When it comes to Crescent City Council politics, a lot has changed in two years.
In 2008, nine candidates were seeking three seats on the Council. The Triplicate found it impossible to endorse any of the incumbents who had been presiding over a financial mess at City Hall. The city had suspended discretionary spending because it didn’t know how much money it had. And it had thrown away about $160,000 in failed attempts to balance its books.
Fast-forward to today when the city has achieved a modicum of financial stability in spite of the hard economic times. At the very least, the financial books are in much better order. Basic services are being provided, some money is being directed toward the Visitors Bureau as an investment in our tourism-based future, the city is cooperating with the harbor and we’re on the verge of an acceptable conclusion to a bitter period of dissent with the completion of the sewage treatment plant expansion.
It’s no longer time to call for change at any cost. Especially when we now know just how much change can cost. Donna Westfall was elected in ’08 as an outspoken critic of the way the city had approved the treatment plant expansion without a public vote. She had barely been sworn in before turning on her flame-thrower, launching costly recall petition campaigns against all of her colleagues.
None of those campaigns succeeded, but Westfall’s actions have been a huge distraction for a Council that has otherwise done a decent job of taking care of business. Keep in mind that she remains on the Council another two years, along with Kathryn Murray and Charles Slert, no matter what voters decide Nov. 2.
There are three candidates for two seats this time around, including incumbent Kelly Schellong and former Councilman Richard Enea. The third candidate, James Barrett, is an intriguing agent of change. But again, change can be sometimes be for the worse.
Barrett, a nursing assistant, is an outspoken critic of City Hall. Early on he said the biggest election issue was the Council’s “loss of respect for the people and businesses of Crescent City.” He said “neither citizens nor businesses are respected at the Council meetings.”
While the Council in general and Mayor Schellong in particular might not always run the meetings to perfection, that is hardly the biggest issue facing the city.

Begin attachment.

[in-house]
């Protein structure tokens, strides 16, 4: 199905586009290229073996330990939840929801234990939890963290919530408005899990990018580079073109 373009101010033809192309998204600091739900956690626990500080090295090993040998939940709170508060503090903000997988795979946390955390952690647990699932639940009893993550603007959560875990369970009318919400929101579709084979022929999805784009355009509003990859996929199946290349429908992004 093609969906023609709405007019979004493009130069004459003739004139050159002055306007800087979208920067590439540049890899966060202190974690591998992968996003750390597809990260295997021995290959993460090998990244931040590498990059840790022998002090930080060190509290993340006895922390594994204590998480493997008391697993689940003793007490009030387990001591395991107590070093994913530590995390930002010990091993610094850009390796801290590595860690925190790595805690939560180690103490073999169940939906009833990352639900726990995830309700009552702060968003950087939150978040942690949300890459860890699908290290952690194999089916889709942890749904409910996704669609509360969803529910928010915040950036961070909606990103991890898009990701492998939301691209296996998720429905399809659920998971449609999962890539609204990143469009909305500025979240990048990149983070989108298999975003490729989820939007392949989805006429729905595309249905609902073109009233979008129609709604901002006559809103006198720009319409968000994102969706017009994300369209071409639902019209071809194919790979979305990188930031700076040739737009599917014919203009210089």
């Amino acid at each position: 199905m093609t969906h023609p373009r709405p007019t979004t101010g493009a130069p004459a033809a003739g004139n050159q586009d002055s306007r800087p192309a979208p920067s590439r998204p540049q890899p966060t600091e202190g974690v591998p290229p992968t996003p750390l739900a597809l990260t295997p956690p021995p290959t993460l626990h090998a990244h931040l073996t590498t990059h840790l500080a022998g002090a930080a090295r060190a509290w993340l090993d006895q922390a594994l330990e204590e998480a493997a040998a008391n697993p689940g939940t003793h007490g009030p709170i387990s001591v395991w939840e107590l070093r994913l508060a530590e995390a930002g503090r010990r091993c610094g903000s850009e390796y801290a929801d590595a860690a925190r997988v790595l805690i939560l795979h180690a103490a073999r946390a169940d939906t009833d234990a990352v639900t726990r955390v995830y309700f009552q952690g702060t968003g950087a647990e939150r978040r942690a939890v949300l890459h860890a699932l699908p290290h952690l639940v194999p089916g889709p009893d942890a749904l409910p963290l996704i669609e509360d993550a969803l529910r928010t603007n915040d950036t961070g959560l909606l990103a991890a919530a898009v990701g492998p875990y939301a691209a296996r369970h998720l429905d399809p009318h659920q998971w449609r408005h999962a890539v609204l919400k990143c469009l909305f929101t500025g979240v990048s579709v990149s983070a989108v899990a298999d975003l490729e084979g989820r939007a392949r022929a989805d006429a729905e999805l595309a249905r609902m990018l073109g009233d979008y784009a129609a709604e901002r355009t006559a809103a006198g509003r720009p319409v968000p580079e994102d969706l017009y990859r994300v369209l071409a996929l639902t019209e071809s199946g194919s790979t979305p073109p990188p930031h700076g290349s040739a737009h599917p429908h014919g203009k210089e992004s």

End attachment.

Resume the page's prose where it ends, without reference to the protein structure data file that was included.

Barrett is straightforward and strident in arguing that the city is subsidizing non-city residents by providing them with water and sewer service. But he doesn’t seem to acknowledge that those non-city residents do pay for those services, and that the time for the city to demand annexation before extending its utility services has long since past.
He said he did not support Westfall’s recall campaigns or her ill-advised effort to force a public vote on rolling back sewer rate increases, which could have devastated the city budget. Nevertheless, we are apprehensive about the potential for Westfall and Barrett to constitute two-fifths of the City Council. He does come across as more reasonable than she is, so if you want to roll the dice and try shaking things up again, he’s your guy.
We prefer the option of re-electing Schellong and returning Enea to the Council.
Schellong, voted by her colleagues to hold the position of mayor for the second year in a row, is a marketing executive with Bicoastal Media. She is a positive and energetic representative for the city. And again, she has presided over a Council that has seemingly gotten its act together in setting budget priorities and overseeing a staff that has balanced the books.
We do wish she understood why we were so critical of the Council taking a 40 percent pay raise last year during tight budget times. True, it only raised the monthly stipend for Council members from $434 to $610, but it sent the wrong message to citizens. On the other hand, she sent exactly the right message about regional cooperation when she pushed for expansion of the city sewer system to serve the only seafood processing plant in the harbor.
Enea has always been knowledgeable about city government issues, and has remained so even after voters ousted him two years ago. He currently serves on the city Planning Commission.
Enea is a former cop, and we support his contention that public safety should be a top budget priority. His call for a full-time code enforcement officer to help reduce blight deserves serious consideration.
The Triplicate endorses Richard Enea and Kelly Schellong for the Crescent City Council.
— The Triplicate